Influencer marketing is arguably the most paparazzied content marketing trend of the last two years. So far, its checkered journey has been full of twists and turns, stops and starts. The signs show that it’s here to stay, with Instagram estimating its global market value at $1bn this year and set to reach $2.3bn by 2019 (a growth of 143 per cent). According to The New Yorker, the Middle East region is seen as the fastest growing influencer market. On top of this, Amazon in the US is exploring marketplaces too. Through influencer collaborations like WhatsUpMoms, they seek to link featured products directly from the content to e-commerce (Techcrunch). Marketing intent, buoyant valuations and marketplace potential are all powerful signals for the continuance and growth of influencer marketing.
Two things are paving the way for this trend. Mass adoption of ad blocking continues and people are turning to earned media territories when looking for new products. To reach people, the emerging solution lies in culture. Influencers are viable conduits with 71 per cent of 18-40-year-olds claiming they would be interested in buying a brand endorsed by an influencer (according to BPG Cohn & Wolf, UAE research).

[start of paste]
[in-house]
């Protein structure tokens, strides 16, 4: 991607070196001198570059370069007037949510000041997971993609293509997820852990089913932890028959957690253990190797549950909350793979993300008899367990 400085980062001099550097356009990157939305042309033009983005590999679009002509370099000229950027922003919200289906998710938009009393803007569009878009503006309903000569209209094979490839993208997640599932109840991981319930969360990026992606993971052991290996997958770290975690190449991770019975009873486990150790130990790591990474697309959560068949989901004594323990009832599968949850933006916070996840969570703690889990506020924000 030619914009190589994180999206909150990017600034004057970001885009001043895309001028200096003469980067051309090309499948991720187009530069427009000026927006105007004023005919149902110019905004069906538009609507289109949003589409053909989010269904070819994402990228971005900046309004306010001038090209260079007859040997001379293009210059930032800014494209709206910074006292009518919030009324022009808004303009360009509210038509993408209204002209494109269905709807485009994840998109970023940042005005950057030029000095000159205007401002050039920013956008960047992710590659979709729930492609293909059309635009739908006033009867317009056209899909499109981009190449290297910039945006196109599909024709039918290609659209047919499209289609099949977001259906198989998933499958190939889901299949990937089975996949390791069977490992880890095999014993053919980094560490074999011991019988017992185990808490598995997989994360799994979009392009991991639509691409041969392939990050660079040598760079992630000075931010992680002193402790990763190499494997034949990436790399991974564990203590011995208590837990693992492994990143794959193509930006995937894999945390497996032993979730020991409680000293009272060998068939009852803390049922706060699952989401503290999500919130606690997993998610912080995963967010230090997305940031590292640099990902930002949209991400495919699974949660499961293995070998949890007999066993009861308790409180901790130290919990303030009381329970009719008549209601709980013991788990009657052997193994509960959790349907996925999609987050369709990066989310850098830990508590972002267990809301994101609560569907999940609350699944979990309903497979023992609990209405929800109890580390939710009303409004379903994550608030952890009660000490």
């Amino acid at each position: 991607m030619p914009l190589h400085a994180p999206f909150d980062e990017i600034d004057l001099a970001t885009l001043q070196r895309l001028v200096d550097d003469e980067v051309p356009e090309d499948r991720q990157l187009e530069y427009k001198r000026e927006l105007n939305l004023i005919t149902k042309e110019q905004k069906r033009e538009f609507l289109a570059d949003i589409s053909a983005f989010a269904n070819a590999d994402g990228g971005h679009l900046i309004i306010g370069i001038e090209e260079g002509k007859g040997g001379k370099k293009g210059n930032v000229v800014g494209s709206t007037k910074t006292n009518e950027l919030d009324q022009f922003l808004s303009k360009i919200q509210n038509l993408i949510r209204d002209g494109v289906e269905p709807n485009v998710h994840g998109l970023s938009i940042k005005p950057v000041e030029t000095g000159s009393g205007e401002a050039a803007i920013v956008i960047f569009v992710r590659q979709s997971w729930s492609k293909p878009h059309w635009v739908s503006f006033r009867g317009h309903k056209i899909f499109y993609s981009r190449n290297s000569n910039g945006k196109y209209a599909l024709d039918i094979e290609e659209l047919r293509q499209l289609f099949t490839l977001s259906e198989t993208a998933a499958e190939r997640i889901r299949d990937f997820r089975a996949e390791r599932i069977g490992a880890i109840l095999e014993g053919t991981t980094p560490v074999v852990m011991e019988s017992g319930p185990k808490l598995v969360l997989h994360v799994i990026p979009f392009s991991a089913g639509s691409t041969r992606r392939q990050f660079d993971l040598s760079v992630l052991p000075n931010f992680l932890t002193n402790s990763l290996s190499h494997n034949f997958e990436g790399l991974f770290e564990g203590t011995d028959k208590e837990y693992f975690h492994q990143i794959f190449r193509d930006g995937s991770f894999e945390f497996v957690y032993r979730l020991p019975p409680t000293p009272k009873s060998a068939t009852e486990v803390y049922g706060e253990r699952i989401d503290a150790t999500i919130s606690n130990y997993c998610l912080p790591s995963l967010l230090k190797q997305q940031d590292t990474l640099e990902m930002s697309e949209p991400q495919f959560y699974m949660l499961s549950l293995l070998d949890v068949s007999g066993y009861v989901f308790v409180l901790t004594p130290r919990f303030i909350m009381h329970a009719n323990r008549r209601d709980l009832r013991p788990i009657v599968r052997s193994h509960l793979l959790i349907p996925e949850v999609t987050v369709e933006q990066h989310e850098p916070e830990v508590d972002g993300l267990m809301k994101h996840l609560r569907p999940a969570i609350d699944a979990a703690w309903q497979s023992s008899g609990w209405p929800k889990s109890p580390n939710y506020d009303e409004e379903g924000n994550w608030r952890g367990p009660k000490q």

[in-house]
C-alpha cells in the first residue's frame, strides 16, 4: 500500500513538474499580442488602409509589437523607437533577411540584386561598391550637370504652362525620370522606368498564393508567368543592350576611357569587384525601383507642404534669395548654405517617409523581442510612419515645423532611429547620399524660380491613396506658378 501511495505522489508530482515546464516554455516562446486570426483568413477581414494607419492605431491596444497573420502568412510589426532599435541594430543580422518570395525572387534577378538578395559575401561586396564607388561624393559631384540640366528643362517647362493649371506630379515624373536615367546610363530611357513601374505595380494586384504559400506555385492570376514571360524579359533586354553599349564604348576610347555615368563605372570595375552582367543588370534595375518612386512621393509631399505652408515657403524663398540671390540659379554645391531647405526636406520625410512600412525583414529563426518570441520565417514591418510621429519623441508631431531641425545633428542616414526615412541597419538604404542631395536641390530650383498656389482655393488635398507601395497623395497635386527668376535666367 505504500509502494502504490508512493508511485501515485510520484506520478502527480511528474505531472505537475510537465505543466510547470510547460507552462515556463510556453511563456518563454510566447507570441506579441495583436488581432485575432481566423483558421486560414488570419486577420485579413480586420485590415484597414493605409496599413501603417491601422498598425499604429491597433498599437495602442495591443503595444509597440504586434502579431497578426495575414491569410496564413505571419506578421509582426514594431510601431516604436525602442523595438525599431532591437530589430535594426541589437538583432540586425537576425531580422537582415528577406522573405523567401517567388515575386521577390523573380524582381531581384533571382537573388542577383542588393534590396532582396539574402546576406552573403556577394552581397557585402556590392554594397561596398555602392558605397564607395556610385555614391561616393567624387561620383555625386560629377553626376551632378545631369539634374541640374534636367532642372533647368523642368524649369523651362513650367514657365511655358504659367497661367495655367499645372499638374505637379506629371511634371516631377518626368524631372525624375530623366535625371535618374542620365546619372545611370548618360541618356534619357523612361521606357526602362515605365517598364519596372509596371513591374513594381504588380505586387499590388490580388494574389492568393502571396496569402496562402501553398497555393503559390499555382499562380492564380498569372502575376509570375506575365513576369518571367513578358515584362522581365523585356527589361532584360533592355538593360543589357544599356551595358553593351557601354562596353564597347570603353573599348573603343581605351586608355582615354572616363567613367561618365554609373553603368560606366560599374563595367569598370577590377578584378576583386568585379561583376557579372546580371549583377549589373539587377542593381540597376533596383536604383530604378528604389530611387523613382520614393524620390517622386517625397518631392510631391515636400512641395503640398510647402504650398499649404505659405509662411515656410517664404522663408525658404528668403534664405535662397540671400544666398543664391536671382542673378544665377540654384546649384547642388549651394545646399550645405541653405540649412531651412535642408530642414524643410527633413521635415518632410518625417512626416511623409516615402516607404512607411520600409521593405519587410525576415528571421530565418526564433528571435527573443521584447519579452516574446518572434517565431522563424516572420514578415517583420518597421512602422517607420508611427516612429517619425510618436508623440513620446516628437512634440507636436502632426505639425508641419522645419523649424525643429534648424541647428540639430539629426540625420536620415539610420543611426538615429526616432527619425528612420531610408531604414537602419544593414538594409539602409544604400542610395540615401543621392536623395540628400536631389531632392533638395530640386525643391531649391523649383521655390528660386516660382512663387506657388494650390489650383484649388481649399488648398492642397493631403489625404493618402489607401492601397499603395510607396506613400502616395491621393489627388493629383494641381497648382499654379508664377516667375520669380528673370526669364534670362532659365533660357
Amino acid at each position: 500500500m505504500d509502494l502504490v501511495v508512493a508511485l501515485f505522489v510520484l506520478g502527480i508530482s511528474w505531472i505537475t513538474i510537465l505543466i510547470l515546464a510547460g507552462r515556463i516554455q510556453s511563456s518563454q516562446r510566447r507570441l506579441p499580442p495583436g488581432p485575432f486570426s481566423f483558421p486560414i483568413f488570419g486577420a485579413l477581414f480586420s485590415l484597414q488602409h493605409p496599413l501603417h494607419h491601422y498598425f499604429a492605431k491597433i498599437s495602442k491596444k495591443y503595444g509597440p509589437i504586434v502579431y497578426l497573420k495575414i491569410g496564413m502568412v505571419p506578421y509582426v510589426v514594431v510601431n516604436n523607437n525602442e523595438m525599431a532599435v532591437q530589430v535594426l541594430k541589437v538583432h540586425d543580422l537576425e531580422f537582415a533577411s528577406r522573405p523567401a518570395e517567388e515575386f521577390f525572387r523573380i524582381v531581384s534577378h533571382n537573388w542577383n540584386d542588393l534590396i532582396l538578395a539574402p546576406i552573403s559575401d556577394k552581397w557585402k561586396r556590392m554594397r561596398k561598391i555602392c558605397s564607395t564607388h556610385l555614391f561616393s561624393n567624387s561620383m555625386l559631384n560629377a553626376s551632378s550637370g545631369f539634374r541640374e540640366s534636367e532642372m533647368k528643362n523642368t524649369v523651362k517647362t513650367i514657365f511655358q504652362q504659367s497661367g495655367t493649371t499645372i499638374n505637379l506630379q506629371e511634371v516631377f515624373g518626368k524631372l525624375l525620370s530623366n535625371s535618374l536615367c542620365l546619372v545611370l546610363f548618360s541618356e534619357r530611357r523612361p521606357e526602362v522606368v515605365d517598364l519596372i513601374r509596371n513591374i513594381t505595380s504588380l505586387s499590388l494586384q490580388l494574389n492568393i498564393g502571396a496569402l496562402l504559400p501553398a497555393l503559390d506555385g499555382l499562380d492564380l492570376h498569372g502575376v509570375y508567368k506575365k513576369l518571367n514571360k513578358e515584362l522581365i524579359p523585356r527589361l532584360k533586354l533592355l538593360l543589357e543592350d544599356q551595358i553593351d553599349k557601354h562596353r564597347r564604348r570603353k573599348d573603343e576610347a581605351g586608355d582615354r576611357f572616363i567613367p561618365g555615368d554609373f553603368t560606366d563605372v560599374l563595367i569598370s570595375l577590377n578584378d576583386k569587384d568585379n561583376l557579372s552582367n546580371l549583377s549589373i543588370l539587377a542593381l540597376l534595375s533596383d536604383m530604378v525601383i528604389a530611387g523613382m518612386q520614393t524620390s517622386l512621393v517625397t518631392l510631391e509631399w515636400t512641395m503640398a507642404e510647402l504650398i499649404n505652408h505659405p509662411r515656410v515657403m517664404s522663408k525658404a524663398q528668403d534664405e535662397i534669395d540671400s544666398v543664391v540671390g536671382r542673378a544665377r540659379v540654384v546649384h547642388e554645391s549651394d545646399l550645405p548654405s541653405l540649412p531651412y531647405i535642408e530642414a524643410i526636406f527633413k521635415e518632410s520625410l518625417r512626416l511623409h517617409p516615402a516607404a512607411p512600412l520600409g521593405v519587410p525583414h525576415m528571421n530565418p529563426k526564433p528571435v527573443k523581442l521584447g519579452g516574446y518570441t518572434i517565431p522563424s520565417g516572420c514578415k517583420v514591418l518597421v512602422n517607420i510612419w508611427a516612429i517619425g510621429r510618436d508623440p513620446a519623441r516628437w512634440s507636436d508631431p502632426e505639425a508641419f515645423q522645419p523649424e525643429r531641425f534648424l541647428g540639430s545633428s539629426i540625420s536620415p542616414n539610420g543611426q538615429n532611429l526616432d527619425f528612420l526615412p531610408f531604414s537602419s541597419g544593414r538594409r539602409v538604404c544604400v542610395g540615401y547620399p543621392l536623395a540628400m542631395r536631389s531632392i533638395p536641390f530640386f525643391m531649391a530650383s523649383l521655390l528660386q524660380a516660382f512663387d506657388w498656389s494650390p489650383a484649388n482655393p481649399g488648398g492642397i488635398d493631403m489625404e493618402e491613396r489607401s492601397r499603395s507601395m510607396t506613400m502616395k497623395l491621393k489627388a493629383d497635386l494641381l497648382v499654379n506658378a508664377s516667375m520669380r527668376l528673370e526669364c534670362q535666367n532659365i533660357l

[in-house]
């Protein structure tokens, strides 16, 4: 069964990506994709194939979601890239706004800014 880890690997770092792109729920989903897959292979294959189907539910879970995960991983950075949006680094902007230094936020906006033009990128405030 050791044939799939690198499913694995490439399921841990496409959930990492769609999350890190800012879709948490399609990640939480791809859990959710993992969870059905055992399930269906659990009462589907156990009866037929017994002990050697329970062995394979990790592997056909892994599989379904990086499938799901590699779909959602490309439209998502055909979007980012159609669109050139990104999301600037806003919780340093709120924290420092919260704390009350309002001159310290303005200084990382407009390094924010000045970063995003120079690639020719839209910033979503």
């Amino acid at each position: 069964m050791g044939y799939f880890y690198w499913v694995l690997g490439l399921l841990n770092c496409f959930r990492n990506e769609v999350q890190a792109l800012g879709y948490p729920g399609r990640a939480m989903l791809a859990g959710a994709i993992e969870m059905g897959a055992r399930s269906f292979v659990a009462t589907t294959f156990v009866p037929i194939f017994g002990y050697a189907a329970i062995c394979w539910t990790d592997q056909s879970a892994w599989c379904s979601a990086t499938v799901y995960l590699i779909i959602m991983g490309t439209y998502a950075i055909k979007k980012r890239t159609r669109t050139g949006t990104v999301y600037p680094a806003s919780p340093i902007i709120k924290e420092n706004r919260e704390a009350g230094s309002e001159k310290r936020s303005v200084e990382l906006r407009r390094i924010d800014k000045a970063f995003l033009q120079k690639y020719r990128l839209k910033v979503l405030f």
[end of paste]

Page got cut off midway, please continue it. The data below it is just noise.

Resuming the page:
Influencers thrive in the land of social media, especially in this region. Latest statistics from social platforms show that Saudi Arabia commands more than 3.9 million daily active users on Instagram, 8.4 million a day on Snapchat and more than 300 million video views a day on YouTube.
The freedom to create, publish and distribute endless forms of content, every day, has led to an explosion of followers in the region, creating a content marketplace for influencers ranging from mass to niche.
There is a new wave of “power middle” influencers who bring another dimension for brands to consider. With highly engaged audiences around unique interests and topics, they offer more flexible solutions to smaller brands with lesser budgets.
User-generated content (UGC) is the currency powering this whole operation, with a recent US study revealing that 90 per cent of shopper respondents agree that UGC is their go-to source for making a purchase. An outstanding example would be Find It with Nike and ASOS, which is a visual search technology that tracks down your perfect item match based on images you spotted on Instagram.
As influencers keep multiplying and social platforms continue to evolve into rich areas such as live video, Facebook Watch and story formats on Snapchat and Instagram, the impact of UGC is set to snowball even further.
Before we get too excited we must remember there are problems to fix. In practice, influencer marketing has been shackled by three main issues: transparency, measurement, and strategy.
Audience verification has required closer inspection to validate profiles and follower counts. Instagram responded and shut down Instagress for botting fake accounts, while YouTube increased its qualifying subscriber count to 10,000 for aspiring creators. More dark arts will persist and the platforms must work harder to safeguard the one thing the model’s success hinges on: transparency.